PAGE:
"Multilingual" computing can mean:
Multilanguage--multiple launches of one locale, one script.
Multiscript--single launch of one locale, multiple scripts.
Multilingual--single launch of multiple locales, multiple scripts.
The movement from multilanguage to multiscript to multilingual implies an increased level of complexity in the underlying operating environment.
In a multilanguage environment, a locale supports one script and one set of cultural attributes. An application inherits all the language and cultural attributes of the current locale. Document text is written in one script and text manipulated according to the locale language rules. A separate application launch in another locale is required to use different language and cultural attributes.
For example, to write a document in Chinese, a user first sets the Chinese locale before launching the application. To write a Russian document, the Russian locale must be separately set and the application launched again. Chinese and Russian text cannot be mixed in the same document
In a multiscript environment, a locale can support more than one script, but only one locale can be set as current. An application creates a document in different scripts by tagging each separate script run (text in the same script). However, the current locale environment settings apply--for example, text is sorted according to the sorting rules of the current locale.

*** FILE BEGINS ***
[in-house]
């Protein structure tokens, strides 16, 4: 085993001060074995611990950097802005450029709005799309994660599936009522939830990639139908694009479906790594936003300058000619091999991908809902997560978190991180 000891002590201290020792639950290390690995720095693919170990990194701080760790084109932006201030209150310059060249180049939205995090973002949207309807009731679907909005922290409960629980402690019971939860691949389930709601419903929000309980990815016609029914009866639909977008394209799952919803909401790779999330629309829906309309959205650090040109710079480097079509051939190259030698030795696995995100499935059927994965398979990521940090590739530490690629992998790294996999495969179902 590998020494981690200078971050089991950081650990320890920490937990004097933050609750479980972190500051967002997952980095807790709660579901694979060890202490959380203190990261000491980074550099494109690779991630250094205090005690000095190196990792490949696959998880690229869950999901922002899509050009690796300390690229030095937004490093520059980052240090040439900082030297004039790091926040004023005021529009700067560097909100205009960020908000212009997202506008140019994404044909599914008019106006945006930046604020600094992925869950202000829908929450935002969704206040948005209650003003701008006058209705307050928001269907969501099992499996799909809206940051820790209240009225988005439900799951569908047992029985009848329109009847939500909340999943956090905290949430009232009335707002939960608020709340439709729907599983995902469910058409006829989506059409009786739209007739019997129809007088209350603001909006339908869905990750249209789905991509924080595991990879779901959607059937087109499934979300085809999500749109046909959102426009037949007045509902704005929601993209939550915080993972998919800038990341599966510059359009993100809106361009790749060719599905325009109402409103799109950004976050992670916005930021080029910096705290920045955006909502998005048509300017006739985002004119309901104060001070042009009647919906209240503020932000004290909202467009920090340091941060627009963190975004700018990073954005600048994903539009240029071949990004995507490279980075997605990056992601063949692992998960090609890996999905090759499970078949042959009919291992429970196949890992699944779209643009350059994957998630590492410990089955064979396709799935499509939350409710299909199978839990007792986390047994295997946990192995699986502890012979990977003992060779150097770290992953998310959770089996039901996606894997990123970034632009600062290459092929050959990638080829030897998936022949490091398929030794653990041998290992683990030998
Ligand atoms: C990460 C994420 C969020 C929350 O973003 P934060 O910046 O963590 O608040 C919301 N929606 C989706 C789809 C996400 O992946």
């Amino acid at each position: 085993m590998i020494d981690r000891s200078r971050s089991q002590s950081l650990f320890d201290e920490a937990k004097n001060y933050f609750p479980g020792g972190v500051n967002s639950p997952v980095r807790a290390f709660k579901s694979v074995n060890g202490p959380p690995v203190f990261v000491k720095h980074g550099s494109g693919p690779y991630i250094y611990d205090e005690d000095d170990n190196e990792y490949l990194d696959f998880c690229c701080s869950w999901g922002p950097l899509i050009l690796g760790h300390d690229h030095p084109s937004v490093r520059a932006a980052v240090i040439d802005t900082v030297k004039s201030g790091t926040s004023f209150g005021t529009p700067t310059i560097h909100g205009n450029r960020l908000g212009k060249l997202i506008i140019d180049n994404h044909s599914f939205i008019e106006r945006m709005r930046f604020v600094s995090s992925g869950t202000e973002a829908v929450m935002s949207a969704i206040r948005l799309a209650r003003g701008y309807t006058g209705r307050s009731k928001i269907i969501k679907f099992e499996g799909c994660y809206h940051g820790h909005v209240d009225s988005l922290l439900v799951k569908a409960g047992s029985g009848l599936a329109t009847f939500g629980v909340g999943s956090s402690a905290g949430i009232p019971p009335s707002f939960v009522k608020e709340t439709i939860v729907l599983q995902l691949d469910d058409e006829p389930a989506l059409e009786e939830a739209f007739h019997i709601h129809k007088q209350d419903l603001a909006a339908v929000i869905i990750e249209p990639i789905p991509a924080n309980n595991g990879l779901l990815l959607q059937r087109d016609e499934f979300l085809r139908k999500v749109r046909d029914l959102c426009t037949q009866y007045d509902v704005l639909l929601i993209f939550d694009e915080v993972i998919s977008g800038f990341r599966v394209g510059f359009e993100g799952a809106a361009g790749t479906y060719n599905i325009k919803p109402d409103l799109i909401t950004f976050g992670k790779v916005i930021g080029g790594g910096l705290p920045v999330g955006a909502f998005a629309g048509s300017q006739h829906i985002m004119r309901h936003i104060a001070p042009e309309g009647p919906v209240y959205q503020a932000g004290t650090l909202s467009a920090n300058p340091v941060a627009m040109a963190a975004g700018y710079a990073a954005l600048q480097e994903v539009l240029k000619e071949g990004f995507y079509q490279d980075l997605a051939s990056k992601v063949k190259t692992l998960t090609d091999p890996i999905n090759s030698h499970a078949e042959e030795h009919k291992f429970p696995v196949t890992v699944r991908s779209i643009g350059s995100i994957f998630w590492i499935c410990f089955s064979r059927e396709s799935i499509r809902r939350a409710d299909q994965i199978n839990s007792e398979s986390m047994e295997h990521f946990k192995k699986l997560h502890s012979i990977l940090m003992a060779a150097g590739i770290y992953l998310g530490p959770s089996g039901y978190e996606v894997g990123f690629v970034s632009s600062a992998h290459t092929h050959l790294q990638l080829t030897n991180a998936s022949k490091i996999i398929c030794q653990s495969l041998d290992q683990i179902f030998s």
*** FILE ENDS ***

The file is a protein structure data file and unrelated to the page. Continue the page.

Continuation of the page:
In the Chinese/Russian example above, rather than create two separate documents, the user creates one multiscript document containing both Chinese and Russian text. The cultural attributes of the active locale still apply--in the Chinese locale, the Chinese sorting rules apply to the mixed-script text.
In a Unicode locale, tagging script runs is not necessary because all language attributes are inherent in the Unicode codeset.
In a multilingual environment, a locale can support multiple scripts and multiple cultural attributes, giving an application greater control over text manipulation. For example, a document containing text in multiple scripts can sort text according to the sort order of each script rather than the current locale.
In the Chinese/Russian example above, the Chinese locale sorting rules apply to the Chinese text and the Russian sorting rules apply to the Russian text.
The multilingual environment is closest to the ideal of multilingual computing. An application uses locale data from numerous locales, while at the same time allowing easy text manipulation in a variety of scripts. All users can easily work in their own language and be understood by others around the world.